Since the action was not brought against the present defendant within the time specifically limited by the statute, and since the cause of action has by reason thereof been assigned as a matter of law to the employer, it appears upon the face of the papers submitted on this motion that plaintiff has failed to state a claim upon which relief can be granted. However, since the foregoing conclusion is based upon papers outside the pleading, e.i., defendant's affidavit that the plaintiff has received Workmen's Compensation benefits, this matter must be treated by the Court as one for summary judgment and disposed of as provided in Rule 56. Under the provisions of Rule 12(b), in that event, all 'parties shall be given reasonable opportunity to present all material made pertinent to such a motion by Rule 56.' In order that either of the parties may present any further material which they wish to present, in accordance with the foregoing provision of the Rule, the determination of this motion will be held in abeyance until November 29, 1954. Prior thereto, either party may submit any further material which they believe to be pertinent to a disposition of this motion under Rule 56.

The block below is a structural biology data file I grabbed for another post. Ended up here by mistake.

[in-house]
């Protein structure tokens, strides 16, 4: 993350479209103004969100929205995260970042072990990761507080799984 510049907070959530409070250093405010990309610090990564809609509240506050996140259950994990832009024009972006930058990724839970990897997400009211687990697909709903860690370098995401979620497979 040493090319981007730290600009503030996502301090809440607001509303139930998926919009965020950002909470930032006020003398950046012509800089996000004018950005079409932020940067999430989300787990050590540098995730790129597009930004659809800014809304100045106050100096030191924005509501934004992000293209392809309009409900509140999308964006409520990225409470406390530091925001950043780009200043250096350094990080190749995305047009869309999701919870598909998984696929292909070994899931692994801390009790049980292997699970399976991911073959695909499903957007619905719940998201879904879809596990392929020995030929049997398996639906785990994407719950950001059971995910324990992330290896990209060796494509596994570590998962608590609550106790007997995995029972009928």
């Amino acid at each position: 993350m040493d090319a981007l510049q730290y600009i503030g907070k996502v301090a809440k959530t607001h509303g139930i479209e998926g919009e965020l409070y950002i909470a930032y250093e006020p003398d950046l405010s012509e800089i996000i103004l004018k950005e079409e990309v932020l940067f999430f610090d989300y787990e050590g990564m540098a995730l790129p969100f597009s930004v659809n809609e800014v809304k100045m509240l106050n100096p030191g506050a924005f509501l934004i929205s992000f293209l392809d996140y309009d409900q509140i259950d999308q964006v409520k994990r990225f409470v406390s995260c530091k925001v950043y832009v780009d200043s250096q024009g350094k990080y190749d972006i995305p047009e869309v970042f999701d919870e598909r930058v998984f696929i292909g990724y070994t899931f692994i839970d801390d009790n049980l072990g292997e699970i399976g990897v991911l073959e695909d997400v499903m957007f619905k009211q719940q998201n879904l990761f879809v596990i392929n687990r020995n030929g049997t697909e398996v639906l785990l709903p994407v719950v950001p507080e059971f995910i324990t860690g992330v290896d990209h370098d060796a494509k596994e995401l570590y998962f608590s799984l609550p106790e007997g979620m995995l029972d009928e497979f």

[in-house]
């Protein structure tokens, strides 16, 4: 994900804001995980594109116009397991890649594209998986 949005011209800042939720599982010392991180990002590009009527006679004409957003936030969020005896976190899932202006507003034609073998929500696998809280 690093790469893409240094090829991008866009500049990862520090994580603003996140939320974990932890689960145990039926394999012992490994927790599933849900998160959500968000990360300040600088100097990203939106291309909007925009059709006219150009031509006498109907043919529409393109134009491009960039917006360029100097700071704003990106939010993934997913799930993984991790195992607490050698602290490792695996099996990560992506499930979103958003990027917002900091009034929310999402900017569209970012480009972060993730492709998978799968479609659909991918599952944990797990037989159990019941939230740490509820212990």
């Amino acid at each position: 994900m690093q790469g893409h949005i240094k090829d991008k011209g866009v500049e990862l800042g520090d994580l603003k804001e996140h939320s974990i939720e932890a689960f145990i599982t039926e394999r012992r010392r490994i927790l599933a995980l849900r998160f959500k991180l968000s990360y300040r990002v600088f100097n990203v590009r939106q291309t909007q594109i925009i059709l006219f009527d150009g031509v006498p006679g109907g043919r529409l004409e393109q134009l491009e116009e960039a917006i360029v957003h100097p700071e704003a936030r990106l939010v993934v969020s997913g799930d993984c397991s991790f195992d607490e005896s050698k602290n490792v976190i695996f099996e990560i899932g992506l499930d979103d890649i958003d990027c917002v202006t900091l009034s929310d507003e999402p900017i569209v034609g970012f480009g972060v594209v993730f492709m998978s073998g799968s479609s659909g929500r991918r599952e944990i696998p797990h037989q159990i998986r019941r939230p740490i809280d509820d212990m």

'On Motion for Summary Judgment
It appears to be undisputed that the injury out of which this action arose occurred in the course of decedent's employment by the Tennessee Copper Company in the State of Tennessee; that it occurred on November 10, 1952; that Workmen's Compensation benefits have been paid in accordance with the laws of Tennessee; that this action was started on or about July 19, 1954.
It appears to be uncontroverted that this action was not brought within one year from the date of injury, which is the time specifically limited by the Tennessee statute, and since the cause of action, by reason thereof, has been assigned as a matter of law to the employer, it appears without dispute that plaintiff has failed to state a claim upon which relief can be granted. Under the provisions of Rule 56, summary judgment is granted for the defendant.
© 1992-2004 VersusLaw Inc.